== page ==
Encounters with the aliens

IIT's parabolic antennas atop the Stuart Building have recently picked some strange messages from the outer space. It is as of yet unclear whether these messages have any meaning or are just random sequences of 0s and 1s coming from some unidentified source. Making any sense of these messages is of course a big job and the school is feverishly working on it. You are asked to join in the collective effort. A brief description of the problem is given in the enclosed memorandum and in the email your instructor has received from the Chairman of the Computer Science and Applied Mathematics (CSAM) at IIT.

What you'll turn in

  1. A well commented listing of your program (C or C++ is recommended but not required). Note that grading, as described below, considers both the functionality and the readability of your code.
  2. A state diagram for the Finite State Machine you've used to solve the problem.
  3. A memo with your findings. You will indicate what you have looked for (both in decimal and binary format) and what you have found. Direct the memo to your class instructor.


  1. Make sure you use the appropriate size for variables in your program. For instance, most compilers running on IBM-PC compatibles will reserve only two bytes for an int. This may be too little to hold some of the variables you use to implement your SSN.
  2. The file you have to analyze contains not only 0s and 1s. It also has line terminators (CR or CRLF) you probably want to skip when providing input to your FSM.
  3. In the cs330 class we don't discuss too much about FSMs. In particular we don't discuss about equivalent states and about how to minimize a FSM. Therefore you don't have to address these problems in your assignment; a straight implementation of a FSM that solves your problem is enough.


  1. A mark between 0 and 10 for functionality. The mark basically indicates in what measure your program works properly.
  2. A mark between 0 and 10 for readability. This mark indicates how well documented your program is.
  3. Multiply the above two marks to get the mark for this programming assignment.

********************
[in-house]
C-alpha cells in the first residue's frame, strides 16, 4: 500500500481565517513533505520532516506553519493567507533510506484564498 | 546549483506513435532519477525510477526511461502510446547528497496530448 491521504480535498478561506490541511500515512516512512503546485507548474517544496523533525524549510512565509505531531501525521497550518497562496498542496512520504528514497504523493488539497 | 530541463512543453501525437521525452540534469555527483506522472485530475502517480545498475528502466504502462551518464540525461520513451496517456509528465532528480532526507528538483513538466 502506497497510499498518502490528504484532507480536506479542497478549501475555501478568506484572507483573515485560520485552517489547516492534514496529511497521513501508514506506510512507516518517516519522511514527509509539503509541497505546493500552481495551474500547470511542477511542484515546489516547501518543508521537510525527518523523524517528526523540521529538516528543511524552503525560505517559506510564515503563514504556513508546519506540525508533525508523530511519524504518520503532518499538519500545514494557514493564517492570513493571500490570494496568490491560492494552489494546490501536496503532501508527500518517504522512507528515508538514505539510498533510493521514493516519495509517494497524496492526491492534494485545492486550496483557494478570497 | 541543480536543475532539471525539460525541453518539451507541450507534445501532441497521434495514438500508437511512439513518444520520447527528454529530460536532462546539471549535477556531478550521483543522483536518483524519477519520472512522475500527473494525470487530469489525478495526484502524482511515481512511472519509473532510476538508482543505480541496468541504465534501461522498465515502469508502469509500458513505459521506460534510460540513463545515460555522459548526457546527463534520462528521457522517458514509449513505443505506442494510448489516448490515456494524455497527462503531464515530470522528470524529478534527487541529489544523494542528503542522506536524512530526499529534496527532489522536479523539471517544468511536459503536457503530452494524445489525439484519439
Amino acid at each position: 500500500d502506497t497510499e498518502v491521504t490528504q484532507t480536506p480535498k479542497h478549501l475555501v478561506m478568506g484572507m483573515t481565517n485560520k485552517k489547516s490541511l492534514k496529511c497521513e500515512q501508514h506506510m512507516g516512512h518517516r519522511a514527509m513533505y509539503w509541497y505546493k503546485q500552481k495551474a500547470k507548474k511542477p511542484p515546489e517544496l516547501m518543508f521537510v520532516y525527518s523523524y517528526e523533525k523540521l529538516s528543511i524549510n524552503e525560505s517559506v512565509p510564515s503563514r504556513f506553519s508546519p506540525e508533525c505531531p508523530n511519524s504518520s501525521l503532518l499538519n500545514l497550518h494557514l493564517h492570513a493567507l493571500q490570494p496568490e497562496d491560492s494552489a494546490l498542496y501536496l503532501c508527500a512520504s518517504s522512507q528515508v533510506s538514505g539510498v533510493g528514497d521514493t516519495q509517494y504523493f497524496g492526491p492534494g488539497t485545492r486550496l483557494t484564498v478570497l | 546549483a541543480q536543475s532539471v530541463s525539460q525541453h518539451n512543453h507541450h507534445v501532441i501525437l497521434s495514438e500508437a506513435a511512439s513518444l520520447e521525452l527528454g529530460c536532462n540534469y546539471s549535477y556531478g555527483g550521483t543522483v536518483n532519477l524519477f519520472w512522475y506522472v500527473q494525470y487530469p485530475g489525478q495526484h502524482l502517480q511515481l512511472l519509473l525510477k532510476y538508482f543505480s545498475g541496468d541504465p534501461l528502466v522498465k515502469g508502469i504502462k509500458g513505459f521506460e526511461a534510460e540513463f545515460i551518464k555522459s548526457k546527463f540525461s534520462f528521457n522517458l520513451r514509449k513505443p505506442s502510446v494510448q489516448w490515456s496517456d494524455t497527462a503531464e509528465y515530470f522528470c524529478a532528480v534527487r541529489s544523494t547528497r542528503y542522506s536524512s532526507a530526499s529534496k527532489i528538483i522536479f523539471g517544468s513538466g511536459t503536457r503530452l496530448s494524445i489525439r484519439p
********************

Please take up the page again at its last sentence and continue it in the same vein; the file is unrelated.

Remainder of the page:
Illinois Institute of Technology

Office of the President

DATE: November 1, 1995

TO: Robert Carlson, Chairman of the CSAM Department

FROM: Lew Collens, President of IIT

SUBJECT: Alien encounters

As you know some of our best scientists are trying to decipher a series of messages we have recently received through antennas on the Stuart Building. It seems that messages have an alien origin though we have not completely ruled out other possibilities.

I ask you to assist us in solving the puzzle. Your Department recommends itself for this job through the high quality faculty and some of the finest students at this University.

Some of the files with messages will be made available to the whole IIT community for research.

Your cooperation is highly appreciated.

From carlson  Wed Nov  1 12:14:34 1995
Received: by charlie.acc.iit.edu (950215.SGI.8.6.10/940406.SGI)
       for virgil id MAA28491; Wed, 1 Nov 1995 12:14:33 -0600
Date: Wed, 1 Nov 1995 12:14:33 -0600
From: carlson (Robert Carlson)
Message-Id: <199511011814.MAA28491@charlie.acc.iit.edu>
To: virgil
Subject: Help
Status: R

Dear Virgil,

As you probably know our Department is currently busy working
to solve the mistery surrounding the messages IIT has picked 
through its antennas.

One thing we are looking for in these messages is signs that the
supposedly alien creatures know about ways we identify in the
society. More specifically, we suspect our Social Security
Numbers may be hidden in the strings of 0s and 1s we received.

We suggest that a 32 bit representation could be used for this

Finding a specific string in a larger string can be easily done
using a Finite State Machine. Given that you have just taught
FSMs in your class, we ask you to use your students' expertise
in this matter. To be more precise, we'd like to have each
student search for her/his SSN in the file containing one of the
messages (~1 MByte) we have got. Assuming they find their SSN 
hidden in the file, it would be useful to know how many times 
it appears.

For your convenience a compressed file (zip) is also available: you 
can uncompress it using gunzip or something similar. Or you may
download the file using anonymous ftp from delta.csam.iit.edu
the directory /pub/cs330/fall_1995. The file is called alien.zip

We really appreciate your cooperation in this matter.



Posted November 1, 1995.

Last modified: November 10, 1995.

For comments send email to virgil@charlie.iit.edu